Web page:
MIAMI — More than 100 lawyers are battling for the biggest chunks of what is likely to be a multibillion-dollar settlement for Gulf of Mexico oil spill victims, jockeying for spots on the elite team that will control the plaintiffs' cases.
A judge will pick 12 to 15 lawyers to take the lead in lawsuits against BP PLC and other companies filed by thousands of fishermen, restaurateurs, hotel operators, property owners and many others over the worst offshore oil spill in U.S. history.
Competition is fierce: The candidates include a former Cabinet secretary and the lawyer who represented Al Gore in the 2000 presidential recount case. The team could get up to 15 percent of a multibillion-dollar settlement from more than 300 lawsuits that have been consolidated in New Orleans federal court. And that's on top of the typical 30 percent fee that lawyers charge their individual clients.
"This is a very lucrative position," said Brian Fitzpatrick, a Vanderbilt University law professor who has studied how attorney fees work. "You not only control the case but you get a big percentage off the top. This will attract all the big fish."
Applications from 112 lawyers have been filed with U.S. District Judge Carl Barbier, who will announce his choices in the coming weeks. Top trial lawyers from around the nation are represented, many veterans of similar high-profile cases such as Toyota's sudden acceleration problems and the troubled painkiller Vioxx.
Modesty is not the calling card of these attorneys, some of whom jet around on private aircraft. A typical application comes from South Carolina lawyer Ronald L. Motley, whose 70-attorney Motley Rice firm is one of the nation's largest. ''Throughout his career and to this day, Motley has developed and tried complex toxic tort cases against powerful adverse interests," Motley's application says, adding that he has "extensive courtroom and trial experience as a tireless advocate for plaintiffs."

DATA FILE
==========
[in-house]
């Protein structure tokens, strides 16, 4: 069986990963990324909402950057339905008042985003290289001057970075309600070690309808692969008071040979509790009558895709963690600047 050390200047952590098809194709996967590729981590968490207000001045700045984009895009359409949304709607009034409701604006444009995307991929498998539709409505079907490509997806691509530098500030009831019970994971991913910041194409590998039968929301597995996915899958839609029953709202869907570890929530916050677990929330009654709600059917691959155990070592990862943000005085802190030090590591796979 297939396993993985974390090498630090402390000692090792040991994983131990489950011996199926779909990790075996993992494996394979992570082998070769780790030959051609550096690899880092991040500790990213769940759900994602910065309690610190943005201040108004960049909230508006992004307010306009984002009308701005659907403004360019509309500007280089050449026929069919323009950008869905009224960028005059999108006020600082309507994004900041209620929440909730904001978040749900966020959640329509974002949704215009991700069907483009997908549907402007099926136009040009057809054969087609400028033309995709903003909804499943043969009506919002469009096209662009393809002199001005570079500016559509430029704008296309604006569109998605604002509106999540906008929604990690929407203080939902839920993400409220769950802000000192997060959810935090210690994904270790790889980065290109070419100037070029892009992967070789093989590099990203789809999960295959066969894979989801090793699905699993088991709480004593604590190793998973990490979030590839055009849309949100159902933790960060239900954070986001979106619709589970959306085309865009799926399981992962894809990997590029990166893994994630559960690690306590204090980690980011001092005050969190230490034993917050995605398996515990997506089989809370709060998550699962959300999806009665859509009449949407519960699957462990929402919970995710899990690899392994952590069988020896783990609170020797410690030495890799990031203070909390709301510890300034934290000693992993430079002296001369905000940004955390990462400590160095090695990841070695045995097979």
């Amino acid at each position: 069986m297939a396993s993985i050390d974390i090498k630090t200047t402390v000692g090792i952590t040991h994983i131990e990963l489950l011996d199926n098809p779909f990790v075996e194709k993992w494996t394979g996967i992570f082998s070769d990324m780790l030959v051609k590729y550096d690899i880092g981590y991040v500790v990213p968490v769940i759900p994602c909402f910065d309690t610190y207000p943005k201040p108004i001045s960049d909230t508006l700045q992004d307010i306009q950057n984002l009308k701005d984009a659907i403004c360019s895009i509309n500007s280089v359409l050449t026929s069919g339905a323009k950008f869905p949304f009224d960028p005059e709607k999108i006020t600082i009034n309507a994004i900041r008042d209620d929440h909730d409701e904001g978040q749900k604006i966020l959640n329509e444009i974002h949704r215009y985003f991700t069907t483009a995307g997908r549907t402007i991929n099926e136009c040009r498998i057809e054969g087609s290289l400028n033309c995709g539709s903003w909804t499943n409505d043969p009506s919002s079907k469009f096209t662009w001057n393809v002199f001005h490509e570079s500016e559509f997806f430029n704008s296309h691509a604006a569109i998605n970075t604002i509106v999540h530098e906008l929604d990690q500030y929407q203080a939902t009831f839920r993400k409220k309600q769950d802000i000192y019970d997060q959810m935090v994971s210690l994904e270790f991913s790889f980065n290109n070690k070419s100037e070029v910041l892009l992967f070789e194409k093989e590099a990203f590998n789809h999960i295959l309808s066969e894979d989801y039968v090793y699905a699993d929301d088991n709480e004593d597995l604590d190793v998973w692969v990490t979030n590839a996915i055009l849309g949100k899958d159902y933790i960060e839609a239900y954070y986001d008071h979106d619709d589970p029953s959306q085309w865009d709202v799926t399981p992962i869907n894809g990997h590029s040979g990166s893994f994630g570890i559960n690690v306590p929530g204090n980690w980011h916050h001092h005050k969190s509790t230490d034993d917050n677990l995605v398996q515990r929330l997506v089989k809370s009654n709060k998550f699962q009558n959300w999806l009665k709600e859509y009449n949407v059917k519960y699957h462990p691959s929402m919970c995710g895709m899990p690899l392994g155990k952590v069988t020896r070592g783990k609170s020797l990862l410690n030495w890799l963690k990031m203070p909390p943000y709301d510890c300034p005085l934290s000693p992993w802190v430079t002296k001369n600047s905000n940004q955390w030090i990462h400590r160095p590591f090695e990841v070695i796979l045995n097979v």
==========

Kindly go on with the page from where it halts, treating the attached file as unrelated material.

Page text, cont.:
Mike Espy, a former Mississippi congressman who was agriculture secretary in the Clinton administration, is seeking one of the positions. So are five attorneys who sued BP over the 2005 Texas City refinery explosion, including Houston's Mark Lanier. Two Vietnamese-American lawyers want to represent fishermen of Vietnamese descent.
Derriel McCorvey, who is black, wants to represent African-American and other minority clients. He also noted that he was an All-Southeastern Conference defensive back at Louisiana State University.
David Boies points to his 40 years of legal work, including the recount case for Gore, numerous major class action lawsuits and representation of the Justice Department in the antitrust case against Microsoft.
A team is needed to oversee the lawsuits because it would be impossible to have hundreds of lawyers actively involved in cases that have been consolidated in the name of efficiency. Once the panel is chosen, the attorneys will make nearly every strategic decision on behalf of the people who are suing BP.